Background: Different studies have reported the effectiveness of Web-based computer-tailored lifestyle interventions, but economic evaluations of these interventions are scarce.
Objective: The objective was to assess the cost-effectiveness and cost-utility of a sequential and a simultaneous Web-based computer-tailored lifestyle intervention for adults compared to a control group.
Methods: The economic evaluation, conducted from a societal perspective, was part of a 2-year randomized controlled trial including 3 study groups. All groups received personalized health risk appraisals based on the guidelines for physical activity, fruit intake, vegetable intake, alcohol consumption, and smoking. Additionally, respondents in the sequential condition received personal advice about one lifestyle behavior in the first year and a second behavior in the second year; respondents in the simultaneous condition received personal advice about all unhealthy behaviors in both years. During a period of 24 months, health care use, medication use, absenteeism from work, and quality of life (EQ-5D-3L) were assessed every 3 months using Web-based questionnaires. Demographics were assessed at baseline, and lifestyle behaviors were assessed at both baseline and after 24 months. Cost-effectiveness and cost-utility analyses were performed based on the outcome measures lifestyle factor (the number of guidelines respondents adhered to) and quality of life, respectively. We accounted for uncertainty by using bootstrapping techniques and sensitivity analyses.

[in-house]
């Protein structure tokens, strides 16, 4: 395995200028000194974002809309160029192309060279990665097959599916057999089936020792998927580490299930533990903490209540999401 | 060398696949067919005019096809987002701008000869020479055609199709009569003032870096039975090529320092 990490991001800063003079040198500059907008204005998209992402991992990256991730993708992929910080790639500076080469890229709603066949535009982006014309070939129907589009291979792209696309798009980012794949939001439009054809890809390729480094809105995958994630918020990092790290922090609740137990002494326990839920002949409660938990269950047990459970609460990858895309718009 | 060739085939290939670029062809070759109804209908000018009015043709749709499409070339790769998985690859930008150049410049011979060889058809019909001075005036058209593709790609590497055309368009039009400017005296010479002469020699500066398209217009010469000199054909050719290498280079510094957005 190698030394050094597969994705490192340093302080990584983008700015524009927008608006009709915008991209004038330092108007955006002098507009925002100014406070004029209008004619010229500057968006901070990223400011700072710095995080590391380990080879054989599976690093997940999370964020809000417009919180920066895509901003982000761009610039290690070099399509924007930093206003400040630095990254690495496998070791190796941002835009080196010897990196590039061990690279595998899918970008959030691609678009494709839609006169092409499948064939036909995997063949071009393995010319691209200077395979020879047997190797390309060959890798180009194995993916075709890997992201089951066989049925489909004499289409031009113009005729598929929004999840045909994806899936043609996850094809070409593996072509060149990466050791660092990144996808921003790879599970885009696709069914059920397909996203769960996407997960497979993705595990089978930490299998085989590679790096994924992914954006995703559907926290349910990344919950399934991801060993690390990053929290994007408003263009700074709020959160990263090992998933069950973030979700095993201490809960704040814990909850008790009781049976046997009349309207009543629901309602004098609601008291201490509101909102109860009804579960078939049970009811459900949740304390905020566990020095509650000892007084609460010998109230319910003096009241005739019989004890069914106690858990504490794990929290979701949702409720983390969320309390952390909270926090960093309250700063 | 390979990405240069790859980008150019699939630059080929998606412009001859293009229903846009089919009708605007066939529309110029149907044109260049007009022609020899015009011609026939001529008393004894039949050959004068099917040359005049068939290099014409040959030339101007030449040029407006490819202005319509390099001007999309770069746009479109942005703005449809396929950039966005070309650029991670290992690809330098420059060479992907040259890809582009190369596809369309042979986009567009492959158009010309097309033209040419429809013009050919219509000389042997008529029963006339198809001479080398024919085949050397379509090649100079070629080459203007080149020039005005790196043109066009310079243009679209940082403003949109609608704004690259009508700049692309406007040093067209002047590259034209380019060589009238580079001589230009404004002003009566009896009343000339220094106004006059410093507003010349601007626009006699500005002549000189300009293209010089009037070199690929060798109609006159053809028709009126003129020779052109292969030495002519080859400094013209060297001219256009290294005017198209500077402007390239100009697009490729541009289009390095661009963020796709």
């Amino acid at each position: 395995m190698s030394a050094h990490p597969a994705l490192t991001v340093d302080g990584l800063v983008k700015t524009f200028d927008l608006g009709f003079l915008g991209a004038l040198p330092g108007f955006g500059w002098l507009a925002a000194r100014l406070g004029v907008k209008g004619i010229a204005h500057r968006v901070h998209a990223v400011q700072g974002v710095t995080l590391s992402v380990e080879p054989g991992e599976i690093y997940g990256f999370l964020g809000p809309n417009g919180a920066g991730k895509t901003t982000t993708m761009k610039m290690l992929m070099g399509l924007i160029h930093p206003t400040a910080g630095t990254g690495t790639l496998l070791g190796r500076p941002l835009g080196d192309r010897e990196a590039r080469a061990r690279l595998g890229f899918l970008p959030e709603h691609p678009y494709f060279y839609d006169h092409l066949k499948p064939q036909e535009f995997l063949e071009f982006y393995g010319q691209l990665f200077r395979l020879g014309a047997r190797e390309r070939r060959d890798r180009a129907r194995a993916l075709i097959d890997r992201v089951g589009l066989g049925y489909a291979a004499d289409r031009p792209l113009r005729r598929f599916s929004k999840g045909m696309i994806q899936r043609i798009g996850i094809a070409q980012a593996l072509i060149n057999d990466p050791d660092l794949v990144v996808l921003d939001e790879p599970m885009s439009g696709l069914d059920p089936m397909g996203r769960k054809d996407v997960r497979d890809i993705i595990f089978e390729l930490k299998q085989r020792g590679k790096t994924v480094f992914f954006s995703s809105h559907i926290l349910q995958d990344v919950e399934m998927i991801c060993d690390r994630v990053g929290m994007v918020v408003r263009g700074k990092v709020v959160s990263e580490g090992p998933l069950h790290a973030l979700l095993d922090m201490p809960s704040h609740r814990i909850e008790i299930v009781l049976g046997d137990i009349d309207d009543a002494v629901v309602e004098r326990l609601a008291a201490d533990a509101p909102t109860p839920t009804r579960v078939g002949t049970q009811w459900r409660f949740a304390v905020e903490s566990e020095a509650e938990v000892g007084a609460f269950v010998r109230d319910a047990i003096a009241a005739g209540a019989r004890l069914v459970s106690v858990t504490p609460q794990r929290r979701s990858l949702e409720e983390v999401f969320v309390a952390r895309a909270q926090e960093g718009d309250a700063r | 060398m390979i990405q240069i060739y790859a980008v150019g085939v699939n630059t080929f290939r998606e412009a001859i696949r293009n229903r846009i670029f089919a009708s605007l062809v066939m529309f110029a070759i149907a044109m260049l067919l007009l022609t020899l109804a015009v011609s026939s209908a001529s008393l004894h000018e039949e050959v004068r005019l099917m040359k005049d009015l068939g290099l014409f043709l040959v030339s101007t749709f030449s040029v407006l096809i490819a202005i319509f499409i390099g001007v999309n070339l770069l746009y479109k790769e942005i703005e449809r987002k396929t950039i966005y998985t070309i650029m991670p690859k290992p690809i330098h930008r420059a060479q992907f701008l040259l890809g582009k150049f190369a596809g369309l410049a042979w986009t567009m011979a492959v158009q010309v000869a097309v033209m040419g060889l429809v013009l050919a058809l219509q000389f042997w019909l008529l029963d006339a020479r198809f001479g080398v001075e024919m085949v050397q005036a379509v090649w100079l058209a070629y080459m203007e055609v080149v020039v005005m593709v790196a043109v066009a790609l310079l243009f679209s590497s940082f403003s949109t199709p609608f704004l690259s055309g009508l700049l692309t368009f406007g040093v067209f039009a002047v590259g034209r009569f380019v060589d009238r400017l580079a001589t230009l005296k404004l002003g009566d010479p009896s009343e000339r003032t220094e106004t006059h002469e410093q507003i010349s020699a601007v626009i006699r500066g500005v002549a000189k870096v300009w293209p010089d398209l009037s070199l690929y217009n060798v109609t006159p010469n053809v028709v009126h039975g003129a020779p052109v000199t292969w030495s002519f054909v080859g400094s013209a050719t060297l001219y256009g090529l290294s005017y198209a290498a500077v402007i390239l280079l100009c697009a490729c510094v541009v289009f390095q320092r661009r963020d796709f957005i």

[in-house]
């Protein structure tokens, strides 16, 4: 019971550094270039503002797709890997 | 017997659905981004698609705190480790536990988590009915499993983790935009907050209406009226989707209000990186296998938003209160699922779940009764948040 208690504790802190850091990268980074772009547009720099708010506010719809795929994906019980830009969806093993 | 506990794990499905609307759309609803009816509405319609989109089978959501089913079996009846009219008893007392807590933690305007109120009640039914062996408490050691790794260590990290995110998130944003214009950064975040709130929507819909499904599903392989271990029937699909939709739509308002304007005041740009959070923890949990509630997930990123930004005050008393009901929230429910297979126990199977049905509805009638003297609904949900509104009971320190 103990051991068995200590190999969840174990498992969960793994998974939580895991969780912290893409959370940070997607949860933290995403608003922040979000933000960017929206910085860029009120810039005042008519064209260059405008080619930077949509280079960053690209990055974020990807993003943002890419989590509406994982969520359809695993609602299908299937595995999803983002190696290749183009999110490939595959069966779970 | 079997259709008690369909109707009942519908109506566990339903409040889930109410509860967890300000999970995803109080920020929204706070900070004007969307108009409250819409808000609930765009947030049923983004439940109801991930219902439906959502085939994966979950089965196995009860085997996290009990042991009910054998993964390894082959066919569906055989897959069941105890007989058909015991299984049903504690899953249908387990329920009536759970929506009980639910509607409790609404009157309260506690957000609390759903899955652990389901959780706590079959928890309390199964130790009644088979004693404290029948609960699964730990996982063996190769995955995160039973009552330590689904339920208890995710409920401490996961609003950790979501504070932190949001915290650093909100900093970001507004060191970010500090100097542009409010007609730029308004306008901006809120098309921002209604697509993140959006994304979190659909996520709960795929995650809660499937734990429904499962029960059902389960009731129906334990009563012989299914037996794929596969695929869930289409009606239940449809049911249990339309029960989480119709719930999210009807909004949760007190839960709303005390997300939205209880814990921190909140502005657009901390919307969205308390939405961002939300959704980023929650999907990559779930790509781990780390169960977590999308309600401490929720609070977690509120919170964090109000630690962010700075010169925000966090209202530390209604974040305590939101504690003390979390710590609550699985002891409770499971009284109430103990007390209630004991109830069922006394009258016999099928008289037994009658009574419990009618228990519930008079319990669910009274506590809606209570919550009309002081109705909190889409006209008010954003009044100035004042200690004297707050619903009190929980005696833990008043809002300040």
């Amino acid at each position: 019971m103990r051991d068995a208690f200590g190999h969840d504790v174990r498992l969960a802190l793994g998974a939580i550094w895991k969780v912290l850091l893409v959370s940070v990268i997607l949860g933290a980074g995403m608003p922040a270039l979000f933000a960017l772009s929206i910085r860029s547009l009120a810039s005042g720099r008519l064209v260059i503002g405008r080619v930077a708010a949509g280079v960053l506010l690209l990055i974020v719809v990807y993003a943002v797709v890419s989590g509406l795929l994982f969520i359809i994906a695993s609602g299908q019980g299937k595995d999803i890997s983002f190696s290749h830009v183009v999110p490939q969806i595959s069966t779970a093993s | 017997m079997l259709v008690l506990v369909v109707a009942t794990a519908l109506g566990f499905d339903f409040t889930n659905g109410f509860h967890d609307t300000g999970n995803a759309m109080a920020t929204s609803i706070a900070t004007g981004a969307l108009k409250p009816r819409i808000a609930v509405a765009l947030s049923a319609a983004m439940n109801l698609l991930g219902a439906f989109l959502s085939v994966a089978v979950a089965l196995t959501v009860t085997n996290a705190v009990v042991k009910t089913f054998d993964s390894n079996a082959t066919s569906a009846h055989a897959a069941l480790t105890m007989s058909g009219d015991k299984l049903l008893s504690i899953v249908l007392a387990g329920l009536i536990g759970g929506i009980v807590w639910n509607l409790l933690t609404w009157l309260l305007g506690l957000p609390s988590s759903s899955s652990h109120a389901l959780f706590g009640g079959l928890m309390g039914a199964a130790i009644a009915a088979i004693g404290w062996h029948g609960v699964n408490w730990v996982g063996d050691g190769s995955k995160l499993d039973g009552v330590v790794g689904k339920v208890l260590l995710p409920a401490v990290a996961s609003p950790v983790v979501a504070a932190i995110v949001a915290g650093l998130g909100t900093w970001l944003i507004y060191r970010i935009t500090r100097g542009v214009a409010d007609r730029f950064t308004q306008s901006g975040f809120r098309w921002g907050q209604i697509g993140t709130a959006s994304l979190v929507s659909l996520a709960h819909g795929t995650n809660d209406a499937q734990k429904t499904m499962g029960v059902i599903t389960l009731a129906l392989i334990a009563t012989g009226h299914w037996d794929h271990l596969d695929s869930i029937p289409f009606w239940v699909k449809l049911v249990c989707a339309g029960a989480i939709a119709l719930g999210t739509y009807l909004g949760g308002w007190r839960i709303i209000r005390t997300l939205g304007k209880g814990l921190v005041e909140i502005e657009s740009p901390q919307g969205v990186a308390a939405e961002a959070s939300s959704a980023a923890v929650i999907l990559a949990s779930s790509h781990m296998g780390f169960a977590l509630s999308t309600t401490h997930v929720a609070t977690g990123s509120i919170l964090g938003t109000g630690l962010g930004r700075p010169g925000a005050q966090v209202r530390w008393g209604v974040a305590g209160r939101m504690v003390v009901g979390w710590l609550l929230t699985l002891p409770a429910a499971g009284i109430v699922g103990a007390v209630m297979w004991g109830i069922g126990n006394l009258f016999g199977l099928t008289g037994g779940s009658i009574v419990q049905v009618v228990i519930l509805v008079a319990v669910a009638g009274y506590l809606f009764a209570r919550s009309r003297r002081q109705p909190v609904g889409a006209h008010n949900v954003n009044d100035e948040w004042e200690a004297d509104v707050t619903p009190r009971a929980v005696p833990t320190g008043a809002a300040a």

Results: A total of 1733 respondents were included in the analyses. From a willingness to pay of epsilon 4594 per additional guideline met, the sequential intervention (n=552) was likely to be the most cost-effective, whereas from a willingness to pay of _ 10,850, the simultaneous intervention (n=517) was likely to be most cost-effective. The control condition (n=664) appeared to be preferred with regard to quality of life.
Conclusions: Both the sequential and the simultaneous lifestyle interventions were likely to be cost-effective when it concerned the lifestyle factor, whereas the control condition was when it concerned quality of life. However, there is no accepted cutoff point for the willingness to pay per gain in lifestyle behaviors, making it impossible to draw firm conclusions. Further economic evaluations of lifestyle interventions are needed.
- randomized controlled trial
- economic evaluation
- lifestyle behaviors
- Internet interventions